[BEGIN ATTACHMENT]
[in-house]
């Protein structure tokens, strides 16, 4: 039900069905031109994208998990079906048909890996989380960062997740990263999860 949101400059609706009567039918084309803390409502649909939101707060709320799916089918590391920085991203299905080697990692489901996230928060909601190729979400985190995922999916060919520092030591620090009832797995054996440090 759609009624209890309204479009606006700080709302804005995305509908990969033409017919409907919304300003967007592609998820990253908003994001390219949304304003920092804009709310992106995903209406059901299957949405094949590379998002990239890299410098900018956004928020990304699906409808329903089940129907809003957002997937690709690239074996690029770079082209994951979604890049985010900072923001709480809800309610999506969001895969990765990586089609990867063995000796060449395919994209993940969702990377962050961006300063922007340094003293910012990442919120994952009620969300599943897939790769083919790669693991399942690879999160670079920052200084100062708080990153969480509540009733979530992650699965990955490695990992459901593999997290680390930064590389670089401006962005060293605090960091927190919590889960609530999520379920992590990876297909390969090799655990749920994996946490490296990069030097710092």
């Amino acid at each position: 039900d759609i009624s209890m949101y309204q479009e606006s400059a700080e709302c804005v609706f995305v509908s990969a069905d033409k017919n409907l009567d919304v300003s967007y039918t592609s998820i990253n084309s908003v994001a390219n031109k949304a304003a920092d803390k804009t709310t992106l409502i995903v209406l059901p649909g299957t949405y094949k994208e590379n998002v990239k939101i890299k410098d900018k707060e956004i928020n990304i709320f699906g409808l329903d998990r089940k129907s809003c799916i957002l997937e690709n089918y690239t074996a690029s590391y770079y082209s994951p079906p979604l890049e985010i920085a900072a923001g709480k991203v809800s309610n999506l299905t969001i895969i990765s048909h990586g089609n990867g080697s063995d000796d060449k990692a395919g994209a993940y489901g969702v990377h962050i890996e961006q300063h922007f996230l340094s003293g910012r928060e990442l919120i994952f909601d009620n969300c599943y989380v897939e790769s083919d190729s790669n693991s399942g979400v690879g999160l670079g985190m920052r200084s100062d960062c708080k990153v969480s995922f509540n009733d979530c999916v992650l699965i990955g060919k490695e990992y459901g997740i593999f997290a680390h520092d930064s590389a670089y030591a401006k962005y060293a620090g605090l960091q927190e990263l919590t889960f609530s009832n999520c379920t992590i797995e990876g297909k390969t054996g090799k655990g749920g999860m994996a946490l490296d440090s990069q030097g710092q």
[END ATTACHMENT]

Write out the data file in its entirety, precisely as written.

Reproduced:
[in-house]
């Protein structure tokens, strides 16, 4: 039900069905031109994208998990079906048909890996989380960062997740990263999860 949101400059609706009567039918084309803390409502649909939101707060709320799916089918590391920085991203299905080697990692489901996230928060909601190729979400985190995922999916060919520092030591620090009832797995054996440090 759609009624209890309204479009606006700080709302804005995305509908990969033409017919409907919304300003967007592609998820990253908003994001390219949304304003920092804009709310992106995903209406059901299957949405094949590379998002990239890299410098900018956004928020990304699906409808329903089940129907809003957002997937690709690239074996690029770079082209994951979604890049985010900072923001709480809800309610999506969001895969990765990586089609990867063995000796060449395919994209993940969702990377962050961006300063922007340094003293910012990442919120994952009620969300599943897939790769083919790669693991399942690879999160670079920052200084100062708080990153969480509540009733979530992650699965990955490695990992459901593999997290680390930064590389670089401006962005060293605090960091927190919590889960609530999520379920992590990876297909390969090799655990749920994996946490490296990069030097710092």
């Amino acid at each position: 039900d759609i009624s209890m949101y309204q479009e606006s400059a700080e709302c804005v609706f995305v509908s990969a069905d033409k017919n409907l009567d919304v300003s967007y039918t592609s998820i990253n084309s908003v994001a390219n031109k949304a304003a920092d803390k804009t709310t992106l409502i995903v209406l059901p649909g299957t949405y094949k994208e590379n998002v990239k939101i890299k410098d900018k707060e956004i928020n990304i709320f699906g409808l329903d998990r089940k129907s809003c799916i957002l997937e690709n089918y690239t074996a690029s590391y770079y082209s994951p079906p979604l890049e985010i920085a900072a923001g709480k991203v809800s309610n999506l299905t969001i895969i990765s048909h990586g089609n990867g080697s063995d000796d060449k990692a395919g994209a993940y489901g969702v990377h962050i890996e961006q300063h922007f996230l340094s003293g910012r928060e990442l919120i994952f909601d009620n969300c599943y989380v897939e790769s083919d190729s790669n693991s399942g979400v690879g999160l670079g985190m920052r200084s100062d960062c708080k990153v969480s995922f509540n009733d979530c999916v992650l699965i990955g060919k490695e990992y459901g997740i593999f997290a680390h520092d930064s590389a670089y030591a401006k962005y060293a620090g605090l960091q927190e990263l919590t889960f609530s009832n999520c379920t992590i797995e990876g297909k390969t054996g090799k655990g749920g999860m994996a946490l490296d440090s990069q030097g710092q």